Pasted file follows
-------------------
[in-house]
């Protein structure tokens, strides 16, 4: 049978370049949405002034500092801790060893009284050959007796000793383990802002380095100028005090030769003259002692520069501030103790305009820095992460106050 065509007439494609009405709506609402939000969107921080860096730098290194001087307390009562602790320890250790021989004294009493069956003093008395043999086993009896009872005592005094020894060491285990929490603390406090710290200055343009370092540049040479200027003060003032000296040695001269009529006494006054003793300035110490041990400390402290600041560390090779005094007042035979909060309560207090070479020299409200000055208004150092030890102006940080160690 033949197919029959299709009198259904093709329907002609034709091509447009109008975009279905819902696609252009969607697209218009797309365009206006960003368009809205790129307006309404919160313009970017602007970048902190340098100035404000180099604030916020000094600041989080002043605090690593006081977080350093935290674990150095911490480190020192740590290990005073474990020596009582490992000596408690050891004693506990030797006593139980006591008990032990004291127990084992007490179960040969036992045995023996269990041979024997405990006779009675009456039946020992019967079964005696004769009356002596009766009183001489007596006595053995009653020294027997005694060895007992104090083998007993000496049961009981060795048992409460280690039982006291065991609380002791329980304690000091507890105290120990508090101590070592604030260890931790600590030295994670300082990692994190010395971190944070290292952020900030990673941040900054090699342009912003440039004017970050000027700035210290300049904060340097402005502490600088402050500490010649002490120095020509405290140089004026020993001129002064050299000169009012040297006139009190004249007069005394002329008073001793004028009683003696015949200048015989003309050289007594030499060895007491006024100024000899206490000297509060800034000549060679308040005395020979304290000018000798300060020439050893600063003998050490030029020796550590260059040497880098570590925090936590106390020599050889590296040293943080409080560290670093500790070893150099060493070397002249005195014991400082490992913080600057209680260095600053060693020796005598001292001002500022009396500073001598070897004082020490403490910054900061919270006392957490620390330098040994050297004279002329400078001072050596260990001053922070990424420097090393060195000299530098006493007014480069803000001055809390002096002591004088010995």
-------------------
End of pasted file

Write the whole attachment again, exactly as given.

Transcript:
[in-house]
């Protein structure tokens, strides 16, 4: 049978370049949405002034500092801790060893009284050959007796000793383990802002380095100028005090030769003259002692520069501030103790305009820095992460106050 065509007439494609009405709506609402939000969107921080860096730098290194001087307390009562602790320890250790021989004294009493069956003093008395043999086993009896009872005592005094020894060491285990929490603390406090710290200055343009370092540049040479200027003060003032000296040695001269009529006494006054003793300035110490041990400390402290600041560390090779005094007042035979909060309560207090070479020299409200000055208004150092030890102006940080160690 033949197919029959299709009198259904093709329907002609034709091509447009109008975009279905819902696609252009969607697209218009797309365009206006960003368009809205790129307006309404919160313009970017602007970048902190340098100035404000180099604030916020000094600041989080002043605090690593006081977080350093935290674990150095911490480190020192740590290990005073474990020596009582490992000596408690050891004693506990030797006593139980006591008990032990004291127990084992007490179960040969036992045995023996269990041979024997405990006779009675009456039946020992019967079964005696004769009356002596009766009183001489007596006595053995009653020294027997005694060895007992104090083998007993000496049961009981060795048992409460280690039982006291065991609380002791329980304690000091507890105290120990508090101590070592604030260890931790600590030295994670300082990692994190010395971190944070290292952020900030990673941040900054090699342009912003440039004017970050000027700035210290300049904060340097402005502490600088402050500490010649002490120095020509405290140089004026020993001129002064050299000169009012040297006139009190004249007069005394002329008073001793004028009683003696015949200048015989003309050289007594030499060895007491006024100024000899206490000297509060800034000549060679308040005395020979304290000018000798300060020439050893600063003998050490030029020796550590260059040497880098570590925090936590106390020599050889590296040293943080409080560290670093500790070893150099060493070397002249005195014991400082490992913080600057209680260095600053060693020796005598001292001002500022009396500073001598070897004082020490403490910054900061919270006392957490620390330098040994050297004279002329400078001072050596260990001053922070990424420097090393060195000299530098006493007014480069803000001055809390002096002591004088010995």